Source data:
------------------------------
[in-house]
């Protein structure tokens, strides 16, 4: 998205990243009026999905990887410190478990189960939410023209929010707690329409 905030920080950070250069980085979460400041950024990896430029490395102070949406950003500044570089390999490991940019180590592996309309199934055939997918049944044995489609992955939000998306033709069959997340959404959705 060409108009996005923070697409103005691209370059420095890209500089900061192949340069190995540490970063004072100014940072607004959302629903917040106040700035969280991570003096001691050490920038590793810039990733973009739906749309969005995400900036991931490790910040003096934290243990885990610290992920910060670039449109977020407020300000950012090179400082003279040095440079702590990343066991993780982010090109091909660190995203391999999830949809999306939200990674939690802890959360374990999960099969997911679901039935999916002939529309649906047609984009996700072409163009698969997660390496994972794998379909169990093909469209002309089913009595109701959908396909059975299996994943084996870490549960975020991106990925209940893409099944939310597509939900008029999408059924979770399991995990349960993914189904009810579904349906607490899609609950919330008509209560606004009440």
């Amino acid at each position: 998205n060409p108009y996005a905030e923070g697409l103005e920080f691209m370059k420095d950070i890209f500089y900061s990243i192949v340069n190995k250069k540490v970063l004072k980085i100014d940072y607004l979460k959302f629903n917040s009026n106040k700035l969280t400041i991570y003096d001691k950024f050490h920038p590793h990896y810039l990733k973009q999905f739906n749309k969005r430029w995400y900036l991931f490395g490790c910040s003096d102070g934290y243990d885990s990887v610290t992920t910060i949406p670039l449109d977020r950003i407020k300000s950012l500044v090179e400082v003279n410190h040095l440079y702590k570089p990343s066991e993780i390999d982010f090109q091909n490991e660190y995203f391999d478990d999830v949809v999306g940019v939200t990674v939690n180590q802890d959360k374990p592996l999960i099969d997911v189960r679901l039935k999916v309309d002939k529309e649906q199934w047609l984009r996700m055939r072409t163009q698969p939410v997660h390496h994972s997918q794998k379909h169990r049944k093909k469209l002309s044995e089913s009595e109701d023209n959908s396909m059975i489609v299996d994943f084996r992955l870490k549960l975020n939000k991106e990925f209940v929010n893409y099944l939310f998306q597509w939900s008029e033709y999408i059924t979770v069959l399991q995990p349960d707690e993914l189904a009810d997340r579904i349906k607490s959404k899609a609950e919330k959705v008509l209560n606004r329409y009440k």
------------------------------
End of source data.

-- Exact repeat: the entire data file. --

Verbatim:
[in-house]
């Protein structure tokens, strides 16, 4: 998205990243009026999905990887410190478990189960939410023209929010707690329409 905030920080950070250069980085979460400041950024990896430029490395102070949406950003500044570089390999490991940019180590592996309309199934055939997918049944044995489609992955939000998306033709069959997340959404959705 060409108009996005923070697409103005691209370059420095890209500089900061192949340069190995540490970063004072100014940072607004959302629903917040106040700035969280991570003096001691050490920038590793810039990733973009739906749309969005995400900036991931490790910040003096934290243990885990610290992920910060670039449109977020407020300000950012090179400082003279040095440079702590990343066991993780982010090109091909660190995203391999999830949809999306939200990674939690802890959360374990999960099969997911679901039935999916002939529309649906047609984009996700072409163009698969997660390496994972794998379909169990093909469209002309089913009595109701959908396909059975299996994943084996870490549960975020991106990925209940893409099944939310597509939900008029999408059924979770399991995990349960993914189904009810579904349906607490899609609950919330008509209560606004009440």
């Amino acid at each position: 998205n060409p108009y996005a905030e923070g697409l103005e920080f691209m370059k420095d950070i890209f500089y900061s990243i192949v340069n190995k250069k540490v970063l004072k980085i100014d940072y607004l979460k959302f629903n917040s009026n106040k700035l969280t400041i991570y003096d001691k950024f050490h920038p590793h990896y810039l990733k973009q999905f739906n749309k969005r430029w995400y900036l991931f490395g490790c910040s003096d102070g934290y243990d885990s990887v610290t992920t910060i949406p670039l449109d977020r950003i407020k300000s950012l500044v090179e400082v003279n410190h040095l440079y702590k570089p990343s066991e993780i390999d982010f090109q091909n490991e660190y995203f391999d478990d999830v949809v999306g940019v939200t990674v939690n180590q802890d959360k374990p592996l999960i099969d997911v189960r679901l039935k999916v309309d002939k529309e649906q199934w047609l984009r996700m055939r072409t163009q698969p939410v997660h390496h994972s997918q794998k379909h169990r049944k093909k469209l002309s044995e089913s009595e109701d023209n959908s396909m059975i489609v299996d994943f084996r992955l870490k549960l975020n939000k991106e990925f209940v929010n893409y099944l939310f998306q597509w939900s008029e033709y999408i059924t979770v069959l399991q995990p349960d707690e993914l189904a009810d997340r579904i349906k607490s959404k899609a609950e919330k959705v008509l209560n606004r329409y009440k």